Nov 3, 2008
Is electronic voting on its way out? For the first time in nearly three decades, there will be a decline in the number of people casting their ballots electronically, reports Election Data Services, Inc. (EDS). The Manassas, Va.-based political consulting firm reports that, compared with the 2006 election, nearly 10 million fewer voters will use e-voting machines Tuesday.
According to EDS, more than 55 million voters (about 32.6 percent of the 169 million registered in this country) in 1,068 counties nationwide (there are more than 3,100 counties in the U.S.) will be able to vote electronically, fewer than the 1,142 counties that used electronic systems in 2006.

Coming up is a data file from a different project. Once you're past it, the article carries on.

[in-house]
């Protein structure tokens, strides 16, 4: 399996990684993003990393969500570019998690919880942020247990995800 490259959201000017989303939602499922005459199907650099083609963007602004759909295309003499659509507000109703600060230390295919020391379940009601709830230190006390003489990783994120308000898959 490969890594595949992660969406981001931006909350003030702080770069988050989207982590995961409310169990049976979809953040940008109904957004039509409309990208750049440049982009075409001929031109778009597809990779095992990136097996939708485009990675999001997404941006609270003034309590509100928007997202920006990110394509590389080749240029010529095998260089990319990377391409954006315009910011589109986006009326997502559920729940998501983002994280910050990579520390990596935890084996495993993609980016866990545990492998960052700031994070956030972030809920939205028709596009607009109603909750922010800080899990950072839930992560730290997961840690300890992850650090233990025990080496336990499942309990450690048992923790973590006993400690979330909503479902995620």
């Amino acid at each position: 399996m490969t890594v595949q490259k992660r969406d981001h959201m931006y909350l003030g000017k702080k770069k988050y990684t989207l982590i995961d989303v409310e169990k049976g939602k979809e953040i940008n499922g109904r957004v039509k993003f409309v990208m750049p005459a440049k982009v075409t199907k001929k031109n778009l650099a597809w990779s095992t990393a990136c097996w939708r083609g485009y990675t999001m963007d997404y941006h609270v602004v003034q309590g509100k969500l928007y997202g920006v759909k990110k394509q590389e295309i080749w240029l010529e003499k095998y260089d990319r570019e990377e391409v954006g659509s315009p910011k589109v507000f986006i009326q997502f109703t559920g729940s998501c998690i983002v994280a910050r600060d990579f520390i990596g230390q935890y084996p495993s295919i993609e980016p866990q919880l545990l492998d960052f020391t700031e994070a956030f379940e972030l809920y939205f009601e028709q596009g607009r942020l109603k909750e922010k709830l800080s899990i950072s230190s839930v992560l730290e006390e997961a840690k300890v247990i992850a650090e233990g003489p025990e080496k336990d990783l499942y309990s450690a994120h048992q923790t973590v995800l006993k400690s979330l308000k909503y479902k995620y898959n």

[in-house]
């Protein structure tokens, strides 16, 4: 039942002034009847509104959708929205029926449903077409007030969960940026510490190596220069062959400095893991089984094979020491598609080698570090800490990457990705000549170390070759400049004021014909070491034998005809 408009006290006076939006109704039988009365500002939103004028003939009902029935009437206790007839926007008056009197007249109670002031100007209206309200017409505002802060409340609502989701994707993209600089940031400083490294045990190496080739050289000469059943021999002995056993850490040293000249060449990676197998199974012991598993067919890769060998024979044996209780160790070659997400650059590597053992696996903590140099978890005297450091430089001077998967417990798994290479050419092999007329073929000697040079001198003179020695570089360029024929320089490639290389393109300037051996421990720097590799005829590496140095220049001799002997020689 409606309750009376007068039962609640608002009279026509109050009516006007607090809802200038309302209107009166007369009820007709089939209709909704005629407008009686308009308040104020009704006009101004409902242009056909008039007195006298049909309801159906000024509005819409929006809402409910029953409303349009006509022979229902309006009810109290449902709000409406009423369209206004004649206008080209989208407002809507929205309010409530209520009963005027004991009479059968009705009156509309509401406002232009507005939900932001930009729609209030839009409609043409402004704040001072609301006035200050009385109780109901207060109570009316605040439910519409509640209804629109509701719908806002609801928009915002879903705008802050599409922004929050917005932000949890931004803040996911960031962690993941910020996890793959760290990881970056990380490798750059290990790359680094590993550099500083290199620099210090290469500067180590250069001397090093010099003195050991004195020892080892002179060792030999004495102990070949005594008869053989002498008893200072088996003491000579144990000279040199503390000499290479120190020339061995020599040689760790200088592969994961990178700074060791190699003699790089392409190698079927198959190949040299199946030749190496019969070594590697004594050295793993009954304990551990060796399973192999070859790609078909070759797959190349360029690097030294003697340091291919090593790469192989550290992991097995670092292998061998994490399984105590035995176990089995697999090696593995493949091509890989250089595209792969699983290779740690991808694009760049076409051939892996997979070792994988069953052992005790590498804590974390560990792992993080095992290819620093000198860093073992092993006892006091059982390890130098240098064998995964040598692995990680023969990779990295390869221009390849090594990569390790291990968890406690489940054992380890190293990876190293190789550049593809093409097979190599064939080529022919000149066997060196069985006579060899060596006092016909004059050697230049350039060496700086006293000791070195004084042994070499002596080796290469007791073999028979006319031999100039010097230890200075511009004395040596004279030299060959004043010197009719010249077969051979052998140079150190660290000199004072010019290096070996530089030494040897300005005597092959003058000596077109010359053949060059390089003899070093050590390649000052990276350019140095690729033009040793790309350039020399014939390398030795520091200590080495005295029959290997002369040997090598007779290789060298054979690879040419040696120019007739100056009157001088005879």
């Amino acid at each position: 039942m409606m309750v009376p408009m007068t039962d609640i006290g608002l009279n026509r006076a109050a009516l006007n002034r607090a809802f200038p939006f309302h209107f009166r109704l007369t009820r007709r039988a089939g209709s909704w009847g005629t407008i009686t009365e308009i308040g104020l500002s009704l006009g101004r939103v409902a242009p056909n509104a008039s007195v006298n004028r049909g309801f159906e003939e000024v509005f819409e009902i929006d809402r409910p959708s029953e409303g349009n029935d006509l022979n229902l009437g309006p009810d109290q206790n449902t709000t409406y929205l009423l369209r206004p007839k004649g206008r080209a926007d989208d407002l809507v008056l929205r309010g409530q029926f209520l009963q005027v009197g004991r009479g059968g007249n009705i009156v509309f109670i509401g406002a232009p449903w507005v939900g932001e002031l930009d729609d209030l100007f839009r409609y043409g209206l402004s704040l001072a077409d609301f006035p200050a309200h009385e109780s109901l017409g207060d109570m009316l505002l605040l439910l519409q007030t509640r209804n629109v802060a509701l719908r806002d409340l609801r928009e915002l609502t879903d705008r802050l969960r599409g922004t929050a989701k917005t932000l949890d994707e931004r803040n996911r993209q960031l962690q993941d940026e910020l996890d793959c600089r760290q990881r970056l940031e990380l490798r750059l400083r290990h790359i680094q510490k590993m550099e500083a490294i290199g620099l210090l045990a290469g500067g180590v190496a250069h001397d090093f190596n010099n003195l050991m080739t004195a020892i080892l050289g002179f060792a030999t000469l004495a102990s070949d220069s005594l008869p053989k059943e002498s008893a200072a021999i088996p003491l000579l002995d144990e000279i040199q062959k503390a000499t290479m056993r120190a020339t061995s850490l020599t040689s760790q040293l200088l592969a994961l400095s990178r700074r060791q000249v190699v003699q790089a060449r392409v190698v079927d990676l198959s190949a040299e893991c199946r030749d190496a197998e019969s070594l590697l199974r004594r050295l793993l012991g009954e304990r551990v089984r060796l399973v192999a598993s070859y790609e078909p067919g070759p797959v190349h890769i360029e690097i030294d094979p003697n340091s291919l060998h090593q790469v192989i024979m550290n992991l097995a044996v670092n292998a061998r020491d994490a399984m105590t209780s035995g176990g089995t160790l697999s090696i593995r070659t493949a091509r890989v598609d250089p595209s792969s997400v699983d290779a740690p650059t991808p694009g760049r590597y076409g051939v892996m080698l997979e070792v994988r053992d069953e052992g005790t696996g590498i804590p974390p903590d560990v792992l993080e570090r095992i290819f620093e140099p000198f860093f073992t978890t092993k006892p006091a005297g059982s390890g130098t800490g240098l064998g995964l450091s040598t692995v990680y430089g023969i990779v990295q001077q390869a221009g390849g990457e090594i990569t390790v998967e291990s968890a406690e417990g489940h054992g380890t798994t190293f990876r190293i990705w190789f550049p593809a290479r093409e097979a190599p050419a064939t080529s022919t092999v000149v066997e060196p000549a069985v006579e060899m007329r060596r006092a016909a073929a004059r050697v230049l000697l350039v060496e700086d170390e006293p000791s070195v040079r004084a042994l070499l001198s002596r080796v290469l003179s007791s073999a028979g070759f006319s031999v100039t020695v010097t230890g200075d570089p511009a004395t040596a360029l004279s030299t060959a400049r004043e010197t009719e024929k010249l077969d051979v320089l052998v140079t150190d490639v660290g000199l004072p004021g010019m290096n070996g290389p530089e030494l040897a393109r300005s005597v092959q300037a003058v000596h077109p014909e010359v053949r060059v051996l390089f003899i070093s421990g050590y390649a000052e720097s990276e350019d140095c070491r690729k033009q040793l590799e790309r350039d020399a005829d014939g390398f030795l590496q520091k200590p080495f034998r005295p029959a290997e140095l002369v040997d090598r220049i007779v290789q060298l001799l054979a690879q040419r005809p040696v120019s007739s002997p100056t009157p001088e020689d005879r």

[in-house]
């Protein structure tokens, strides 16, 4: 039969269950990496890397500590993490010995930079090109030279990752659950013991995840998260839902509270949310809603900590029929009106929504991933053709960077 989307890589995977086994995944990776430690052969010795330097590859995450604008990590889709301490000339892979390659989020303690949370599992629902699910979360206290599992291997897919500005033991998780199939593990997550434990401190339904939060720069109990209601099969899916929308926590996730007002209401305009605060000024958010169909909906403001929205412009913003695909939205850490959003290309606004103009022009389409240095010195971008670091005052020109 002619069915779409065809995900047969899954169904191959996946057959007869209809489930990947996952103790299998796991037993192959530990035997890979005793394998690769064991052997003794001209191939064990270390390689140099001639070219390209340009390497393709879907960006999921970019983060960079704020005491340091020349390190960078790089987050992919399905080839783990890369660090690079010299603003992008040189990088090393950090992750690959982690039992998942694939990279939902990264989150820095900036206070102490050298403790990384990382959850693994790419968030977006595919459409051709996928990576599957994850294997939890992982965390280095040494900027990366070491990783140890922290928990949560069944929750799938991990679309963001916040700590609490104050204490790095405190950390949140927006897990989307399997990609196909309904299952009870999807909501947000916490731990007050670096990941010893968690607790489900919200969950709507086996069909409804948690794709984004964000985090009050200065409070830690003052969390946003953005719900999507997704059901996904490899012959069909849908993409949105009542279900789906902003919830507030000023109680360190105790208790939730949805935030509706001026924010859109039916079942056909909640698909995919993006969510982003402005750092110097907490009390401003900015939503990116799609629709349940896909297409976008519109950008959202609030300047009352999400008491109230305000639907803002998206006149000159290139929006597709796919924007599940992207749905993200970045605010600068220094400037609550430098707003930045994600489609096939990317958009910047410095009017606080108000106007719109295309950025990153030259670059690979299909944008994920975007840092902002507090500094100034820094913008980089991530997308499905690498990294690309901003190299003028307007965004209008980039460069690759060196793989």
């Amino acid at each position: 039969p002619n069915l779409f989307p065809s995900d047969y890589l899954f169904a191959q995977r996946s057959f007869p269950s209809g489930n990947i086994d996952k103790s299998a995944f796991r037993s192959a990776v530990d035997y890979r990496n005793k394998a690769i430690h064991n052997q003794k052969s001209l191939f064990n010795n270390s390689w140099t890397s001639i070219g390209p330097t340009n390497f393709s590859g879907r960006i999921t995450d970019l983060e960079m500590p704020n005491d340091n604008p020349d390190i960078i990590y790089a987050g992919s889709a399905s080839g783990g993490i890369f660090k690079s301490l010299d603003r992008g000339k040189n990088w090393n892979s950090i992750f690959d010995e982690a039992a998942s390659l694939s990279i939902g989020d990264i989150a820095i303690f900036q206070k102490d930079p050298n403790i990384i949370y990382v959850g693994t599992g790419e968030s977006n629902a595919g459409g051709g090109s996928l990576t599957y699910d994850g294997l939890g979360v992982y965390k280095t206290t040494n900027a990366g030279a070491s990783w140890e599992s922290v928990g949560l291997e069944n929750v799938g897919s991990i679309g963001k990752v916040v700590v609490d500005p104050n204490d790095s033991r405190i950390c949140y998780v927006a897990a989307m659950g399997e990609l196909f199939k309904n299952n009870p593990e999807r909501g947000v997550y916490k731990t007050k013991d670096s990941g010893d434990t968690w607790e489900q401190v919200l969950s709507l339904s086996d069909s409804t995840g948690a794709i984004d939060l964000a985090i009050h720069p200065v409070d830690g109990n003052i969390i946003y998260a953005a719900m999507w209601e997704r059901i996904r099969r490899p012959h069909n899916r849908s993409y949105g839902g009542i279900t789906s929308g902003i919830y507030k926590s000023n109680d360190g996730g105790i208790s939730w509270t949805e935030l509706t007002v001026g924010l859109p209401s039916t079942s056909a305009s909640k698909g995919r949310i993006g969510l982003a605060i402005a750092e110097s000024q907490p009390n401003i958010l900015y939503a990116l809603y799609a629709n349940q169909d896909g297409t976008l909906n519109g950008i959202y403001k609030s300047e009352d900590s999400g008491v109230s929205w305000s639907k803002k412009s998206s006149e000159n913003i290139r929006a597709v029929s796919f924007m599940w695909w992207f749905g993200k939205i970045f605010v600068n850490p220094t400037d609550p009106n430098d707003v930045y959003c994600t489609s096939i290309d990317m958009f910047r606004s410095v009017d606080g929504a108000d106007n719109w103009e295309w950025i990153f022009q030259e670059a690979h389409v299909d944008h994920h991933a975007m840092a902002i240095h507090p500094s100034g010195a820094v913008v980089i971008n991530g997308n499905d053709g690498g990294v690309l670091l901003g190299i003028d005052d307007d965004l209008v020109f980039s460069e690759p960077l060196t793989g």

E-voting, which lets voters choose their candidates using a touch screen computer, appears to be falling out of vogue. Over the past two years, all of the 86 counties nationwide that have changed voting systems have adopted optical scan systems rather than DRE (direct recorded election) electronic voting machines. With an optical scan voting system, voter mark their candidates on a paper ballot, which is then scanned into a computer (much the same way cashiers ring up food in a supermarket). More than 59 percent of the nation's counties will be using optical scan voting systems for this election, representing over 56.2 percent of the country's registered voters. Optical Scan systems are expected to be used in 41 states, while electronic voting systems are still in use in 26 states.
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